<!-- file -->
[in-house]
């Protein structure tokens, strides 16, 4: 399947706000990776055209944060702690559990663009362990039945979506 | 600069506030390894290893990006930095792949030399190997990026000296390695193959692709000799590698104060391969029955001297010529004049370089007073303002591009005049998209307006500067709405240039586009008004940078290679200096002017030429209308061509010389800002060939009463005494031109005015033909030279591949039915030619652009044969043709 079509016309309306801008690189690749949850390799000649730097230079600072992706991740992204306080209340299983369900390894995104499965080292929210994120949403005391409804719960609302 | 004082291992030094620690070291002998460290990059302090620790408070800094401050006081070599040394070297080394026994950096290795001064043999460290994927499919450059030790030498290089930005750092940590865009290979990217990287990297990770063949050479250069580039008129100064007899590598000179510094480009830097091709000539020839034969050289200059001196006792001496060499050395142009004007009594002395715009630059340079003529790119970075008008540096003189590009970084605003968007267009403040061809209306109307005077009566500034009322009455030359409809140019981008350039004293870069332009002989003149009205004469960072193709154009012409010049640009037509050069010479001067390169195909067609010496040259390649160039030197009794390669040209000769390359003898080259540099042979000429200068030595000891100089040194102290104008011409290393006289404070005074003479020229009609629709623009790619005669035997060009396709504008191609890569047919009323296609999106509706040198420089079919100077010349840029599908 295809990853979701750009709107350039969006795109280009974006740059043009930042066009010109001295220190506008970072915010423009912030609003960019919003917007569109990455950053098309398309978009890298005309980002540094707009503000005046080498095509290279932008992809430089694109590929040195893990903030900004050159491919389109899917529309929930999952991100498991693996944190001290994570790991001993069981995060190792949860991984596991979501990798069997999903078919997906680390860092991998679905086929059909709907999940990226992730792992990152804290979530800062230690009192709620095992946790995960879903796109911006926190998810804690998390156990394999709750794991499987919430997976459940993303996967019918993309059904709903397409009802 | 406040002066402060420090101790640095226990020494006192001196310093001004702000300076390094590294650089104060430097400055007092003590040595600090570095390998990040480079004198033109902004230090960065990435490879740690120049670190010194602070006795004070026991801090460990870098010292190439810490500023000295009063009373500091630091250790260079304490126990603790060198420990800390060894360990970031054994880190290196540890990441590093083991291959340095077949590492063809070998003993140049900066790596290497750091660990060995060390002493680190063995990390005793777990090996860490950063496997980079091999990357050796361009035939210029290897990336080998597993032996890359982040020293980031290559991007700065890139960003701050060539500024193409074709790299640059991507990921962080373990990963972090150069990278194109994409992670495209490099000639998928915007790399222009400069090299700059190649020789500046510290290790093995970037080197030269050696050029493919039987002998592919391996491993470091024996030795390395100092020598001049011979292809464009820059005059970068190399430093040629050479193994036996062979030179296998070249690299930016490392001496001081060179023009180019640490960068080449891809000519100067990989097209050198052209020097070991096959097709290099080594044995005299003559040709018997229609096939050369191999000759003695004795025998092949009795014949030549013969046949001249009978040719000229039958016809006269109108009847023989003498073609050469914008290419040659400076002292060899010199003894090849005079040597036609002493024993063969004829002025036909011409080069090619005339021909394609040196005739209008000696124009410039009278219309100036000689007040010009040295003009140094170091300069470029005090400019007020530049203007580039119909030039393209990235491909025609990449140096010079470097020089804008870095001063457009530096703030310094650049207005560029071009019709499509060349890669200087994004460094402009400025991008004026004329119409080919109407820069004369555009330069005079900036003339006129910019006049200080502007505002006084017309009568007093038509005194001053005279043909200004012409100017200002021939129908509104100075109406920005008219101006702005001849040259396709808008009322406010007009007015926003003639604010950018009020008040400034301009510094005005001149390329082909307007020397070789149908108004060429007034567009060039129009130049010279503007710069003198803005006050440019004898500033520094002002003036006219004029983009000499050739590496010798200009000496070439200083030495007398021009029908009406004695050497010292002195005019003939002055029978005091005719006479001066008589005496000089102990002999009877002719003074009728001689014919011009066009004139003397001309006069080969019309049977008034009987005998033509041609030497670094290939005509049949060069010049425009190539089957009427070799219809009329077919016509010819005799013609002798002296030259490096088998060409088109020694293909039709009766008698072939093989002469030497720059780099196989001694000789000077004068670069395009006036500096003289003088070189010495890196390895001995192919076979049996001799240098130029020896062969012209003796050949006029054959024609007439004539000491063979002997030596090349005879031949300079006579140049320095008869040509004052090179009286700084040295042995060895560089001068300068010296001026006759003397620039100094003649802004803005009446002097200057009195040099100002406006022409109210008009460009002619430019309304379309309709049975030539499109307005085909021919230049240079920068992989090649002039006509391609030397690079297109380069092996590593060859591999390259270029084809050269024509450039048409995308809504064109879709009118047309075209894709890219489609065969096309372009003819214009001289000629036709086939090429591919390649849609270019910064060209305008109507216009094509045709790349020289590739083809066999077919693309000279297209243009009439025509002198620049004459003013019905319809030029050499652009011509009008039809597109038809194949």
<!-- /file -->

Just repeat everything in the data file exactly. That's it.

[in-house]
């Protein structure tokens, strides 16, 4: 399947706000990776055209944060702690559990663009362990039945979506 | 600069506030390894290893990006930095792949030399190997990026000296390695193959692709000799590698104060391969029955001297010529004049370089007073303002591009005049998209307006500067709405240039586009008004940078290679200096002017030429209308061509010389800002060939009463005494031109005015033909030279591949039915030619652009044969043709 079509016309309306801008690189690749949850390799000649730097230079600072992706991740992204306080209340299983369900390894995104499965080292929210994120949403005391409804719960609302 | 004082291992030094620690070291002998460290990059302090620790408070800094401050006081070599040394070297080394026994950096290795001064043999460290994927499919450059030790030498290089930005750092940590865009290979990217990287990297990770063949050479250069580039008129100064007899590598000179510094480009830097091709000539020839034969050289200059001196006792001496060499050395142009004007009594002395715009630059340079003529790119970075008008540096003189590009970084605003968007267009403040061809209306109307005077009566500034009322009455030359409809140019981008350039004293870069332009002989003149009205004469960072193709154009012409010049640009037509050069010479001067390169195909067609010496040259390649160039030197009794390669040209000769390359003898080259540099042979000429200068030595000891100089040194102290104008011409290393006289404070005074003479020229009609629709623009790619005669035997060009396709504008191609890569047919009323296609999106509706040198420089079919100077010349840029599908 295809990853979701750009709107350039969006795109280009974006740059043009930042066009010109001295220190506008970072915010423009912030609003960019919003917007569109990455950053098309398309978009890298005309980002540094707009503000005046080498095509290279932008992809430089694109590929040195893990903030900004050159491919389109899917529309929930999952991100498991693996944190001290994570790991001993069981995060190792949860991984596991979501990798069997999903078919997906680390860092991998679905086929059909709907999940990226992730792992990152804290979530800062230690009192709620095992946790995960879903796109911006926190998810804690998390156990394999709750794991499987919430997976459940993303996967019918993309059904709903397409009802 | 406040002066402060420090101790640095226990020494006192001196310093001004702000300076390094590294650089104060430097400055007092003590040595600090570095390998990040480079004198033109902004230090960065990435490879740690120049670190010194602070006795004070026991801090460990870098010292190439810490500023000295009063009373500091630091250790260079304490126990603790060198420990800390060894360990970031054994880190290196540890990441590093083991291959340095077949590492063809070998003993140049900066790596290497750091660990060995060390002493680190063995990390005793777990090996860490950063496997980079091999990357050796361009035939210029290897990336080998597993032996890359982040020293980031290559991007700065890139960003701050060539500024193409074709790299640059991507990921962080373990990963972090150069990278194109994409992670495209490099000639998928915007790399222009400069090299700059190649020789500046510290290790093995970037080197030269050696050029493919039987002998592919391996491993470091024996030795390395100092020598001049011979292809464009820059005059970068190399430093040629050479193994036996062979030179296998070249690299930016490392001496001081060179023009180019640490960068080449891809000519100067990989097209050198052209020097070991096959097709290099080594044995005299003559040709018997229609096939050369191999000759003695004795025998092949009795014949030549013969046949001249009978040719000229039958016809006269109108009847023989003498073609050469914008290419040659400076002292060899010199003894090849005079040597036609002493024993063969004829002025036909011409080069090619005339021909394609040196005739209008000696124009410039009278219309100036000689007040010009040295003009140094170091300069470029005090400019007020530049203007580039119909030039393209990235491909025609990449140096010079470097020089804008870095001063457009530096703030310094650049207005560029071009019709499509060349890669200087994004460094402009400025991008004026004329119409080919109407820069004369555009330069005079900036003339006129910019006049200080502007505002006084017309009568007093038509005194001053005279043909200004012409100017200002021939129908509104100075109406920005008219101006702005001849040259396709808008009322406010007009007015926003003639604010950018009020008040400034301009510094005005001149390329082909307007020397070789149908108004060429007034567009060039129009130049010279503007710069003198803005006050440019004898500033520094002002003036006219004029983009000499050739590496010798200009000496070439200083030495007398021009029908009406004695050497010292002195005019003939002055029978005091005719006479001066008589005496000089102990002999009877002719003074009728001689014919011009066009004139003397001309006069080969019309049977008034009987005998033509041609030497670094290939005509049949060069010049425009190539089957009427070799219809009329077919016509010819005799013609002798002296030259490096088998060409088109020694293909039709009766008698072939093989002469030497720059780099196989001694000789000077004068670069395009006036500096003289003088070189010495890196390895001995192919076979049996001799240098130029020896062969012209003796050949006029054959024609007439004539000491063979002997030596090349005879031949300079006579140049320095008869040509004052090179009286700084040295042995060895560089001068300068010296001026006759003397620039100094003649802004803005009446002097200057009195040099100002406006022409109210008009460009002619430019309304379309309709049975030539499109307005085909021919230049240079920068992989090649002039006509391609030397690079297109380069092996590593060859591999390259270029084809050269024509450039048409995308809504064109879709009118047309075209894709890219489609065969096309372009003819214009001289000629036709086939090429591919390649849609270019910064060209305008109507216009094509045709790349020289590739083809066999077919693309000279297209243009009439025509002198620049004459003013019905319809030029050499652009011509009008039809597109038809194949």